All of this to say that rather than the empty, and actually mistaken cry for the good, old days (as Ecclesiastes points out to us), we need to accept where we’re at now with all of the good and bad in that. Nothing new, but just a different form today of challenges and opportunities, advantages and disadvantages we might say.

We don’t do ourselves or anyone else a favor to want to go back to some mythical past, as if there was once some golden age which with insight and effort we could find and make viable again. Life simply doesn’t work that way.

What we in Jesus need to return to again and again is the gospel itself and how that is worked out in and through us in the churches, whatever church tradition we may be. We need to become more and more grounded in that, and in nothing less than that. While at the same time appreciating and praying for the good of the nation of which we are a part.

Life is dynamic and fluid, not static and set. And that’s good, because we believe that Jesus somehow even now is Lord over all, somehow the church being in that reality (Ephesians 1). God being at work in the world by the Spirit, but all of this either directly through or in relation to the gospel, the good news in Jesus. A good news which is always changing us more and more into conformity to God’s will in Jesus, and meant ultimately to change the world.

sometimes the only thing left

Sometimes the zing which somehow makes the difference, or the extra incentive is gone when all seems lost, or at an end. This can be a dangerous time if one no longer cares or is motivated in the same way as before. I admire and appreciate the zeal and idealism of a younger generation, who have a kind of impassioned expectation and delve in depth into all kinds of issues which I care little or nothing about anymore, but which in their place are quite important. We need the energy and openness and ability of the younger minds to help us in all kinds of things. I applaud and am all for it.

But for me, those days are gone, I don’t think ever to return. I know that even with a few more decades possible, I have to think in terms of the end coming, and what that means for me in preparation, and for loved ones. And that presents a good opportunity, because it is then that we are more prone to major on what is truly of major importance, and to minor on the rest.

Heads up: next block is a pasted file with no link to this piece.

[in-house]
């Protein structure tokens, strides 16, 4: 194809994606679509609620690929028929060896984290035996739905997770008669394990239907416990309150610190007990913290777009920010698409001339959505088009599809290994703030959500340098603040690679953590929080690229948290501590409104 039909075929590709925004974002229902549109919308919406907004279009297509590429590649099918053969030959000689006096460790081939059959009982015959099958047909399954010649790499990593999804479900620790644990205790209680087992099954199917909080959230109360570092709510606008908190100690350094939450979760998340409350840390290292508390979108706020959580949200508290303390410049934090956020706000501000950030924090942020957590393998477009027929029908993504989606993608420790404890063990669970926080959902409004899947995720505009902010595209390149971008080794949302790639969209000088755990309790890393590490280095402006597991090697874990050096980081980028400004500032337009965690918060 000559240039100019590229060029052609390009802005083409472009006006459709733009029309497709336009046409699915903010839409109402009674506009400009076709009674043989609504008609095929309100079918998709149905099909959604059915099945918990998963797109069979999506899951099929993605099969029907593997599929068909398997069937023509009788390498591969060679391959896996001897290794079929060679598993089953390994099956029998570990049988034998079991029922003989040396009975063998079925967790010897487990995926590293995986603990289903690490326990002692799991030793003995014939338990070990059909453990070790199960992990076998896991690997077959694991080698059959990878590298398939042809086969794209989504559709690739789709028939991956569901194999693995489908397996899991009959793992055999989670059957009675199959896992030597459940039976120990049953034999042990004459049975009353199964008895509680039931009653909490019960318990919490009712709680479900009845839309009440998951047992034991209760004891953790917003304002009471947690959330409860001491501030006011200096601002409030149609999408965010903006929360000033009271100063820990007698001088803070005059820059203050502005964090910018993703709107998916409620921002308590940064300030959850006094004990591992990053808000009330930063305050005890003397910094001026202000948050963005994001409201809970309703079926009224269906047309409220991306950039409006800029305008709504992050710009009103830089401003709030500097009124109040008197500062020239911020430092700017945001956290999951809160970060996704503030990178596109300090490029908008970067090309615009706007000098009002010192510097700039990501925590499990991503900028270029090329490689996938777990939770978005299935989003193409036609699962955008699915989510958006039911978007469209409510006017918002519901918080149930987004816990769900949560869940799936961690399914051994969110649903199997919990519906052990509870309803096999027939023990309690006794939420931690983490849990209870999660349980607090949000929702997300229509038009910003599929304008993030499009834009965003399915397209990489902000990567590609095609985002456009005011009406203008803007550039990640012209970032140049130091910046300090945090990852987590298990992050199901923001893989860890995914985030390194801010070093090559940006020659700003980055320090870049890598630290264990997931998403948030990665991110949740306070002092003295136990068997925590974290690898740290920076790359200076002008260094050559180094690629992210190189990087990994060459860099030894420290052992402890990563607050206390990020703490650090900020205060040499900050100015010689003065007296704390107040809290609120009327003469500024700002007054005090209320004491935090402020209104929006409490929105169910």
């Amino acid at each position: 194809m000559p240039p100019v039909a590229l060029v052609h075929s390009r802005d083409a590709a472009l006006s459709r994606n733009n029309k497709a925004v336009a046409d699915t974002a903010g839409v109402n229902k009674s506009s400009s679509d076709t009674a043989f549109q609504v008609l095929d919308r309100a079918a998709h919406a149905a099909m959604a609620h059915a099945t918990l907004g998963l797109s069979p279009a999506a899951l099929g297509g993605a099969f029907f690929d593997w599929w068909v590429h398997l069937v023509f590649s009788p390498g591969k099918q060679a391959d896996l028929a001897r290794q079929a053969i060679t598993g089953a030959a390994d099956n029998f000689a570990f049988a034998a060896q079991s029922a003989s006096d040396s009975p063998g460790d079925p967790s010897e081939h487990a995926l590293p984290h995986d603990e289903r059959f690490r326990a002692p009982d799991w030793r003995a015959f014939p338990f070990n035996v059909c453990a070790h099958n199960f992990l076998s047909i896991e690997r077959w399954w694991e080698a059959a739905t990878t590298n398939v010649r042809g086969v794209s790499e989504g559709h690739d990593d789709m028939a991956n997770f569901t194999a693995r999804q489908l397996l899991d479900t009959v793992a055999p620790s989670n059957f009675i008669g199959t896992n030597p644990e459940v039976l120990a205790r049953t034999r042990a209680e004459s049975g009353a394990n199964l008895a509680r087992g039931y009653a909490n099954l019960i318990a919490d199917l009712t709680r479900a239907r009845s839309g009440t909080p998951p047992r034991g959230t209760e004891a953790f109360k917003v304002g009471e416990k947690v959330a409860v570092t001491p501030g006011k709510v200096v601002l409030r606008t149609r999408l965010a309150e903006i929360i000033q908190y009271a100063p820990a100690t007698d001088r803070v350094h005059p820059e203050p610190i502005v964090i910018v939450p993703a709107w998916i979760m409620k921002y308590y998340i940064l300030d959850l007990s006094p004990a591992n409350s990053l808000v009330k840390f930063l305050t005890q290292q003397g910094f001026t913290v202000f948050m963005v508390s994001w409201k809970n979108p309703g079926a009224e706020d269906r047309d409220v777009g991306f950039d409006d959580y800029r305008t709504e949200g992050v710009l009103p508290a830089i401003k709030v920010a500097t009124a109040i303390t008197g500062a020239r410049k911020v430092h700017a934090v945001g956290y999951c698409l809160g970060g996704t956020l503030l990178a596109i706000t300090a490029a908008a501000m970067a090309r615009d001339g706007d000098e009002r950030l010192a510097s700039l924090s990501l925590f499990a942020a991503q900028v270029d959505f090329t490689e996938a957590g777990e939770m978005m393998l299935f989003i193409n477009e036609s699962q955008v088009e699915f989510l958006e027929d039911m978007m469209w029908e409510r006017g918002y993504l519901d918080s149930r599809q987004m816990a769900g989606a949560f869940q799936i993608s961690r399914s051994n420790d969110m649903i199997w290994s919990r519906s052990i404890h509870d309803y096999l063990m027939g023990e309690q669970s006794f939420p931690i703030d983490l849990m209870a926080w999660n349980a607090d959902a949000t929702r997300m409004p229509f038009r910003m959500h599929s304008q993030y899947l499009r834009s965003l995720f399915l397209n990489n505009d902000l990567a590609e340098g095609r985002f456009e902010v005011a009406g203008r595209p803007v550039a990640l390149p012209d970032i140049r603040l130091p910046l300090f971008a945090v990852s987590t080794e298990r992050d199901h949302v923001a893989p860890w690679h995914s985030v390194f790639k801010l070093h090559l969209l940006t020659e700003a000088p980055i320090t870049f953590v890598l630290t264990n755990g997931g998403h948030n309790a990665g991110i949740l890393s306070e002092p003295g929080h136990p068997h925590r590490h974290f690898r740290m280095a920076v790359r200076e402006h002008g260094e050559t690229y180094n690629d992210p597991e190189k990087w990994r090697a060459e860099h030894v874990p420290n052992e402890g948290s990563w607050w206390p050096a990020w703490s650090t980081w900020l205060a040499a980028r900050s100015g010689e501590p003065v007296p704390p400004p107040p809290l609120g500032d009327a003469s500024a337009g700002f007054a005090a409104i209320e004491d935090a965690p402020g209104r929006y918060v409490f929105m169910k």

For me, what’s of central importance is the gospel, the good news of Jesus, and what that means first of all in terms of my own response in receiving and seeking to live accordingly. And also in terms of what it means for those around me, and for the world. And related to that is what is called the “Jesus Creed” (Scot McKnight) of loving God with all our being and doing, and loving our neighbor as ourselves. Our prayer lives are essential in all of this, and the Lord’s Prayer is something that should be front and center, so that we pray it weekly in our church gatherings, and regularly, preferably daily, ourselves.

Now that I’m getting on in years, turning 60 soon, I simply have chosen to cut out what used to be more or less a big deal to me, some things, while continuing to enjoy some other things. Anything I consider a hinderance for whatever reason, if that continues to be so, I’m losing interest in it. Being in the word, in scripture, remaining in the fellowship of the church, and working on growing in relationships are becoming more and more the staple of life. I used to get into some sports more or less heavy, and am glad for older folks who remain in that as not only spectators, but witnesses and examples of the faith. And who knows, that interest may be resurrected in me at some point. But for now, I simply don’t care who wins or loses, and though I can watch a game with appreciation, and even root for one team over the other, I would rather leave it than take it, having other matters I consider more important for what I’m focused on, and perhaps because of what God is doing in my life at this point.

And so I consider this a good thing, an element of which I wish would have been present decades ago. I always had an intense idealism, but something of this along with that would have been most helpful and formative in my life. One shouldn’t have to wait until they get older to live as if tomorrow might not come. As if they may be standing before God soon.